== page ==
Europe's leaders seek to define the third way

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The Independent Online
EUROPE'S LEFT has moved to bury its ideological rifts and to forge a new transatlantic political forum designed to reconcile its traditional support for the poorest on the planet with the benefits of economic growth.

Yesterday's star-studded seminar in the renaissance splendour of Florence's Palazzo Vecchio is to be followed by an even bigger event in Berlin, probably next March, which will try to develop a new set of "practical ideas".

There was general agreement that the left throughout the Continent is grappling with the problems of reconciling the creation of conditions for economic growth with adequate social protection.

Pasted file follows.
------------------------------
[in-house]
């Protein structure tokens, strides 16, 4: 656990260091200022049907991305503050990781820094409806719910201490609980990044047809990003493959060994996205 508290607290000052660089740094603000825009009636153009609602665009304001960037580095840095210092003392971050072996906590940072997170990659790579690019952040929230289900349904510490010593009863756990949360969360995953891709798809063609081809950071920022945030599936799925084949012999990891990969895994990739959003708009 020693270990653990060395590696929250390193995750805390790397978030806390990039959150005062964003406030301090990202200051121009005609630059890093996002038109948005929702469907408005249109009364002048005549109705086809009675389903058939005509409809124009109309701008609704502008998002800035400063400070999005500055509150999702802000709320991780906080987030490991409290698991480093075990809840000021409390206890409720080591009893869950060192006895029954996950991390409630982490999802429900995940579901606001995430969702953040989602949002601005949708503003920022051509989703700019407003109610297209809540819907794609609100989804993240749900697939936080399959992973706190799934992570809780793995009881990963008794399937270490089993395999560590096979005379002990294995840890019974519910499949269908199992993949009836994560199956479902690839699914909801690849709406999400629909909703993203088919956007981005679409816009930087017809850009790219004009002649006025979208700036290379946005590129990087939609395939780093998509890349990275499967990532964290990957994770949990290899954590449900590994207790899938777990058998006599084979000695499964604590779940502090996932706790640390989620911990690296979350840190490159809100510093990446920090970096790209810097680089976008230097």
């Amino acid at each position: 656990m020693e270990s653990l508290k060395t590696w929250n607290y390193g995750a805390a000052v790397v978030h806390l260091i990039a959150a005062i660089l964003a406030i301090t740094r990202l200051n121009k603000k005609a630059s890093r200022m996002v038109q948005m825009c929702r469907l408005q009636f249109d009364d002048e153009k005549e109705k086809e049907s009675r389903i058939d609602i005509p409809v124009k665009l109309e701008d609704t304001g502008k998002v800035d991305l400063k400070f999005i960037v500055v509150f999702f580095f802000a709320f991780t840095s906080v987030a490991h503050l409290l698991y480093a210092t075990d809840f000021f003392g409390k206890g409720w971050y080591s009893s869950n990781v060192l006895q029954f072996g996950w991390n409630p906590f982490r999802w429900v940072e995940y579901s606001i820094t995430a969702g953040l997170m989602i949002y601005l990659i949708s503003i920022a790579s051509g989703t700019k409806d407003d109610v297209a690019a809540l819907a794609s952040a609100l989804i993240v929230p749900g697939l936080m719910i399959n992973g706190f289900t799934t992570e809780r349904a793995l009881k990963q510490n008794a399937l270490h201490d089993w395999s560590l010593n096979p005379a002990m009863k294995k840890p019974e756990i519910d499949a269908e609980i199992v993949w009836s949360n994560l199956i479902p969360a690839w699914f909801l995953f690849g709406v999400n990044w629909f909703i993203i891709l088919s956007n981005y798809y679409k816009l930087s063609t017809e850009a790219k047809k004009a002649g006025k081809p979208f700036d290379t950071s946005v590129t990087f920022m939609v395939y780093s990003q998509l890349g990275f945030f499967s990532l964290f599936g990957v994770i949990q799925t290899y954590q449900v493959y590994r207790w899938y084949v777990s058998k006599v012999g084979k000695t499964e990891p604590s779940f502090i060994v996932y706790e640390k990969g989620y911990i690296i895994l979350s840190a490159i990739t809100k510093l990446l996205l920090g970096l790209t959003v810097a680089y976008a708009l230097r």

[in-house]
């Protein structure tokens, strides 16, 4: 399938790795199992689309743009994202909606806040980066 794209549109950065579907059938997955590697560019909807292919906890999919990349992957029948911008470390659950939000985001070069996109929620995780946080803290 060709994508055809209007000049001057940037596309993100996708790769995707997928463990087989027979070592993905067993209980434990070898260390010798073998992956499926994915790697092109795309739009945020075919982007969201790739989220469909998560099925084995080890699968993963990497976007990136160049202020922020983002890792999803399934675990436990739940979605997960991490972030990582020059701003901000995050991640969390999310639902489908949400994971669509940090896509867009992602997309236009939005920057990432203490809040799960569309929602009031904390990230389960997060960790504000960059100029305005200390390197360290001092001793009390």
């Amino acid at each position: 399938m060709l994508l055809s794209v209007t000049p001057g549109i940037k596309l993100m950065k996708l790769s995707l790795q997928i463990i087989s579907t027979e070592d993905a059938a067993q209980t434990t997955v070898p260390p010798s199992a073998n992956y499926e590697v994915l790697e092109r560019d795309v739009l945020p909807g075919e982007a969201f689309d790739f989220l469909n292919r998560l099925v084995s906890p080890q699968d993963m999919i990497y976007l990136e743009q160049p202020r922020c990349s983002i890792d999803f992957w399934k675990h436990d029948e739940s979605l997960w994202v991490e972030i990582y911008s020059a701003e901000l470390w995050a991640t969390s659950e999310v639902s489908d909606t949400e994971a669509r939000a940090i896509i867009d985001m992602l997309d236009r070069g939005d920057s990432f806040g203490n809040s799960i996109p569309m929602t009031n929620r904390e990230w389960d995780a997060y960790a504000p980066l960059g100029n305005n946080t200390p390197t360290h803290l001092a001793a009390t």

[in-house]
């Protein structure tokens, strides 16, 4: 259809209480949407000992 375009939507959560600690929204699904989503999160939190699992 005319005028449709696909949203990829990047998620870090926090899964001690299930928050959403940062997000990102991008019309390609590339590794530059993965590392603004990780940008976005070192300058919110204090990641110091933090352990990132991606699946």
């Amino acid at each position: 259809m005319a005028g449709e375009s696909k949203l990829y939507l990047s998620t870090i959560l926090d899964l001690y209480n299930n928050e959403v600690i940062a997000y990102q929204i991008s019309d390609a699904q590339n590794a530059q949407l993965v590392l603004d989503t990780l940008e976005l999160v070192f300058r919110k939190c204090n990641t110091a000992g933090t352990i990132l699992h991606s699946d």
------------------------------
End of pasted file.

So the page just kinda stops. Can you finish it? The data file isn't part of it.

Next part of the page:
Organisers studiously avoided mention of the "third way" concept which spawned the conference, although Tony Blair, its chief protagonist, used the term on several occasions.

Bill Clinton, the US President, Gerhard Schroder, the German Chancellor, Lionel Jospin, the French Prime Minister, Massimo D'Alema, the Italian Premier, and Henrique Cardoso, the Brazilian President, shared a platform to debate "progressive governance for the XXI century".

For proponents of the ill-defined third way, the event marked an important stage in its evolution, from a small caucus of believers into a generalised discussion with many strands. As some of the most powerful world leaders gather, a cartoon in Le Monde portrayed them, eyes closed, at a seance under the caption: "Is the spirit of the left out there?"